Garden of Gethsemane

(Matthew 26:36-45; Mark 14:32; John 18:1)





As we approach Easter on Sunday, I wanted to hit “pause” and reflect on the magnitude of Jesus’ decision to follow God’s will while he was on his knees praying in the Garden of Gethsemane. The garden holds monumental significance in illustrating this moment in Jesus life and ultimately yours and mine.  In the garden Jesus sought serenity, a moment to pause, a quiet location to pray and gather himself. You see he knew that inside the walls of Jerusalem in only a few hours he would be betrayed, falsely accused, unjustly tried, brutally beaten, utterly humiliated, rejected by all and marched out broken to die a criminals death on a cross.

The peace of the garden provided what Jesus desperately needed.  The garden is located along the lower slope of the Mount of Olives which is along the eastern side of Jerusalem outside of her walls.  To get there from Jerusalem you would only have to walk twenty minutes to reach the garden.


The Passover (Seder) meal was served at sundown and would have been around 7pm.  During this ceremonial meal, Jesus initiates the first “Last Supper” emblems. “He broke the bread and gave it to his disciples, saying, ‘Take and eat; this is my body.’ Then he took a cup, and when he had given thanks, he gave it to them saying, ‘Drink from it. All of you.  This is my blood of the covenant, which is poured out for many for the forgiveness of sins. I tell you, I will not drink from this fruit of the vine from now on until that day when I drink it new with you in my Father’s kingdom.’” After eating what would be his last meal on earth, Jesus recognizes Judas as his betrayer, he speaks of his death, and predicts Peter’s denial they all made the 20-minute walk back to the garden.  What would have been a Passover (Seder) meal full of celebration and remembrance was now a somber, confusing, and unsettling experience. 


It’s in this garden where Jesus sought council from God.  He knew the torture and death by crucifixion was less then twenty-four hours away and he was in turmoil. Jesus opens up to Peter and shares, “My soul is overwhelmed with sorrow to the point of death. Stay here and keep watch with me” (Matthew 26:38 NIV).  Jesus was afraid. He knew the soldiers were probably on their way.  Jesus dropped face down to the ground and prayed, “My Father, if it is possible, may this cup be taken from me.  Yet not as I will, but as you will” (Matthew 26:41). After confronting Peter, James and John (Sons of Zebedee) for falling asleep and not having his back and keeping watch, Jesus went off again in solitude to beg God in prayer, “My Father, if it is not possible for this cup to be taken away unless I drink it, may your will be done” (Matthew 26:42).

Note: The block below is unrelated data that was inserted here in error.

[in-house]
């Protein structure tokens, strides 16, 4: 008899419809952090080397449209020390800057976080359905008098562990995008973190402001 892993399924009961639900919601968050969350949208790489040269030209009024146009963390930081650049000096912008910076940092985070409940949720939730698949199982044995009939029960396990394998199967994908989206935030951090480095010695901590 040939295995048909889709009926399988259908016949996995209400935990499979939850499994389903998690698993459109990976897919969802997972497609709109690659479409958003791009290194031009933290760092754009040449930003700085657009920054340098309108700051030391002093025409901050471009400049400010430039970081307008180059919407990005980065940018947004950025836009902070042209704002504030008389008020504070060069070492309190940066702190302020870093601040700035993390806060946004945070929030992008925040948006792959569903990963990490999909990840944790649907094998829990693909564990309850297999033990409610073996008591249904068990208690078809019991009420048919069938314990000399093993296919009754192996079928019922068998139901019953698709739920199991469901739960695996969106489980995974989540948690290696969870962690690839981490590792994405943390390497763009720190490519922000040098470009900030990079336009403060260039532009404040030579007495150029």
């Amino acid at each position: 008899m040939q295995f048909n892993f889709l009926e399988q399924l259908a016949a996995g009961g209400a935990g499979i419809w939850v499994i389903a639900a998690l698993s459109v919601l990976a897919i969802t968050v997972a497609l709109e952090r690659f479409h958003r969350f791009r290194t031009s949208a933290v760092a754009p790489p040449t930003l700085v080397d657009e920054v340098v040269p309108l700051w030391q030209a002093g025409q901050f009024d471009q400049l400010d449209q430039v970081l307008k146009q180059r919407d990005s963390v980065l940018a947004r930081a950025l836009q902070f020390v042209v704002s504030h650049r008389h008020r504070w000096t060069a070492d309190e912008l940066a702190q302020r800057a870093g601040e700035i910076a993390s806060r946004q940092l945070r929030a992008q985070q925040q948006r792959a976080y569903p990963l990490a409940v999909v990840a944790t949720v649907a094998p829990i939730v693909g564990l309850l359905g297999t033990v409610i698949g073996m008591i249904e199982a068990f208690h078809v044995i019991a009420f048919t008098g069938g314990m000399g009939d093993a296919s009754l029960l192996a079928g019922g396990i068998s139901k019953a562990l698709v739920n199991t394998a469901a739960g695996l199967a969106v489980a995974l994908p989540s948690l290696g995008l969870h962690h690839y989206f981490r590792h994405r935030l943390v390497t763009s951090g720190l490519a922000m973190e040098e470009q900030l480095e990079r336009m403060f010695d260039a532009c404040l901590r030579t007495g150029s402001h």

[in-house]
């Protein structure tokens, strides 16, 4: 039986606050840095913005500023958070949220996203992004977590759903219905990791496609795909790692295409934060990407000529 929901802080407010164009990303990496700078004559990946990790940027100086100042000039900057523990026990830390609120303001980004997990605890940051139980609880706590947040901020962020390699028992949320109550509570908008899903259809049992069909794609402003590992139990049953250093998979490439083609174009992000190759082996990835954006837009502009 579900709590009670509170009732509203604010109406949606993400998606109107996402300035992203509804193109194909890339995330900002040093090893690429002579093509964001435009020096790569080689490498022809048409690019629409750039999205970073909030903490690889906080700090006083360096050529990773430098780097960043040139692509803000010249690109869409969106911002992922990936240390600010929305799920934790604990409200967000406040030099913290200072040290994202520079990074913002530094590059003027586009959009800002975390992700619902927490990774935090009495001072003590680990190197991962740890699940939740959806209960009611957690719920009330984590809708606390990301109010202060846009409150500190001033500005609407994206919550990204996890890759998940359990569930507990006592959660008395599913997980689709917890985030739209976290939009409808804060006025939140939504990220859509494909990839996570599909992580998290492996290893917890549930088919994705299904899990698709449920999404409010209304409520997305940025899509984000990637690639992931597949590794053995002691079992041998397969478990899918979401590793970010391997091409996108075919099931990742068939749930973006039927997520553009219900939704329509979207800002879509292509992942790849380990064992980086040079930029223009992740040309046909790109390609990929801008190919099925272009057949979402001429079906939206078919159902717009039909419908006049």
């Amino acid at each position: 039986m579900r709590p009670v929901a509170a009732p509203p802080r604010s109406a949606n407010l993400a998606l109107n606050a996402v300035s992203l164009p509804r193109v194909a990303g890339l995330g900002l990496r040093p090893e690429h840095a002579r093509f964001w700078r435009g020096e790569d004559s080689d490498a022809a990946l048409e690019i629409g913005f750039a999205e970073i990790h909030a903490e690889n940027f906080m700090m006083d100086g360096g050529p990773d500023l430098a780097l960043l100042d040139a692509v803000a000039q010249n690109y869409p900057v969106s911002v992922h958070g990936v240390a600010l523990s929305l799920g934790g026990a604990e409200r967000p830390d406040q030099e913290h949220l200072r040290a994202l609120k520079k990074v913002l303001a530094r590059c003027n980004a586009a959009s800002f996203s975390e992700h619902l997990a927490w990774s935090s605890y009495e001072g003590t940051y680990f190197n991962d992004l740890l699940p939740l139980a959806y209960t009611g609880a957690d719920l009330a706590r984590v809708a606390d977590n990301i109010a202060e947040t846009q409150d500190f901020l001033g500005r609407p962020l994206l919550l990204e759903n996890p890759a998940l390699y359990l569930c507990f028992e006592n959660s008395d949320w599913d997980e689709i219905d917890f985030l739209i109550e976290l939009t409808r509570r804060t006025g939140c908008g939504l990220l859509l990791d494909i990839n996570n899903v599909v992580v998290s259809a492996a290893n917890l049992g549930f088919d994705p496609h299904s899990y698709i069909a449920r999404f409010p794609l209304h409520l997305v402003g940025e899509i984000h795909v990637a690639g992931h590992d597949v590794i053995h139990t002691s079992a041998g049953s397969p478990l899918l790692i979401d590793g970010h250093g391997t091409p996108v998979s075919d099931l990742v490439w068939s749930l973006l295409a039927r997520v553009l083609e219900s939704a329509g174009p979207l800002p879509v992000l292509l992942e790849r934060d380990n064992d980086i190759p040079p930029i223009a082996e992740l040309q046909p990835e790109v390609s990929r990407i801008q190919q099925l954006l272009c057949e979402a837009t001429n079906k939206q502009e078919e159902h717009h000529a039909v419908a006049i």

We do not know how God calmed  Jesus’ angst, however after he returned to Peter, James, and John, Jesus felt resolve and made the decision to be obedient to God’s will to be the conduit of grace in bring redemption and salvation to the world through his death, burial, and resurrection.


The thing is, what we do know is that if Jesus had continued walking an additional 20-minutes past the garden of Gethsemane, he would have entered a place of refuge located in the eastern wilderness.  This place of refuge was set up for those seeking asylum from authorities during this point in history.  Within the garden of Gethsemane Jesus physically stood in the geographical location that presented him with a doorway of escape.  He could have avoided Caiaphas, Pilate, and death on the cross.  


This week, as we experience Easter in a new way while sheltering in place; Easter will certainly dawn on Sunday and I think we should acknowledge that Jesus was incarnate (God in human form)  but he did not have superhuman mind and body. He had a choice to do God’s will, just as we do. Let’s glorify him Easter morning for his obedience and that he lived out the daily prayer he was taught to recite as a young Jewish boy; and as a man set the example for all.  “To love the Lord your God with all your heart and with all your soul and with all your strength” (The Jewish Shema, Deuteronomy 6:5). 


May you all have an Easter full of blessings as we rejoice that His stone rolled away and his tomb is empty. “For He Has Risen!”